Photo By Kim Raff, Deseret Morning News
OREM To American audiences, African dances may seem about as foreign as dancing can get. But Kim Strunk says traditional dance moves from Africa show up everywhere you look in American pop culture.
Strunk says you'll find it in Chicago nightclubs, in the music videos shown at Times Square in Manhattan, in the movements of Los Angeles street dancers and the second lines of New Orleans.
Despite its different faces, the feel and the movements are the same.
"African dance is at the heart of a lot of the dancing we do here in the U.S.," said Strunk, who is the chairwoman of the Utah Valley State College dance department. "It's the root of jazz, tap, break-dancing and hip-hop. This kind of movement is more deeply rooted in our culture than some people realize."Strunk knows what she's talking about, having just returned from a four-week dance workshop in Guinea, West Africa, with Guinea dance expert Yousouf Koumbassa. The goal of the workshop was to learn cultural dances within cultural context, so Strunk and three others lived on a compound and danced outside under the trees, accompanied by drums.
The overall experience, Strunk said, was more like a cultural safari than a dance workshop. "I went over to be submersed in the culture, because the dance comes from the culture. I came back transformed. It's like African boot camp or 'Survivor' with a lot of dancing thrown in."
This was Strunk's second visit to Guinea with Koumbassa's group. Her fascination with African dance started in 1992.
Strunk was a dancer for more than 12 years with the Salt Lake modern-dance company Repertory Dance Theater before she started doing Congolese (Central African) dancing. She first saw Guinea dancing at a dance camp in California's Sierra Foothills, and she's loved it ever since. "It felt like dancing is supposed to feel. Dancing is supposed to make you feel better, and this made me feel that way for the first time in a long time."
When she got back to Utah, Strunk realized no one was teaching African dancing in Salt Lake City, so she started seeking out teachers in San Francisco, Oakland and other larger metropolitan areas. She teamed up with Jenni Indresano, a Guinea dance expert, to start a West/Central African dance class here in 1996.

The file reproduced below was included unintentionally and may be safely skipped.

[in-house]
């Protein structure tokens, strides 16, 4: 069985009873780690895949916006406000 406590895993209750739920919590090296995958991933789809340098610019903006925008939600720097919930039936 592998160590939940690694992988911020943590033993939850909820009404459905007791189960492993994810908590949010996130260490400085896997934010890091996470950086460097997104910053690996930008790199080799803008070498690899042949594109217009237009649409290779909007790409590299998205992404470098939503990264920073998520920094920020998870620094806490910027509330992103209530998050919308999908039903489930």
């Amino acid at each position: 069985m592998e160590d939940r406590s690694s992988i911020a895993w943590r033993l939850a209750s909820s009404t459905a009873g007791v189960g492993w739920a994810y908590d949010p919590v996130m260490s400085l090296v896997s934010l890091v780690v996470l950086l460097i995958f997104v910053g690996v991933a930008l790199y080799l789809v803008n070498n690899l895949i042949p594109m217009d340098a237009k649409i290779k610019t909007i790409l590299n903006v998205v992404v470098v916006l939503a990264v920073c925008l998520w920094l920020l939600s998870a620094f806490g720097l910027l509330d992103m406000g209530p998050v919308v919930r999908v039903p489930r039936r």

The class was an instant hit.
Eventually, Strunk stopped dancing with RDT to pursue a master's degree, emphasizing African music, dance and art. She still teaches the dance classes (held each Tuesday and Saturday at the Rose Wagner Performing Arts Center downtown), but now she spends most of her time at UVSC, where she restructured dance degrees to include four-year programs and an emphasis in integrated studies.
The college helped fund her latest expedition to Africa, and she came back full of new ideas to help her students grasp what African dancing is really like.Let the cultural safari begin.
Strunk's trip started in Guinea's capital city, Conakry. She stayed on a compound with Koumbassa's family, without the convenience of running water and electricity. Everything at the compound seemed like it was from another time, including the tailor who heated his iron with coals.
The dancing was what kept her grounded. Every day, twice a day, the dancers would gather on the cement just outside, "like dancing on the back porch," she said. Then the drummers would start a boom, ba-boom, rhythm that stirred their hearts, and the movements would just take over.
Despite the freedom of dancing, however, the heat and crowded conditions at the compound felt oppressive. Side trips to the Island of Room (pronounced "Rome") and Kindia, a park in Guinea's forested highlands, allowed Strunk to see more of Guinea and get to know its many cultures better.
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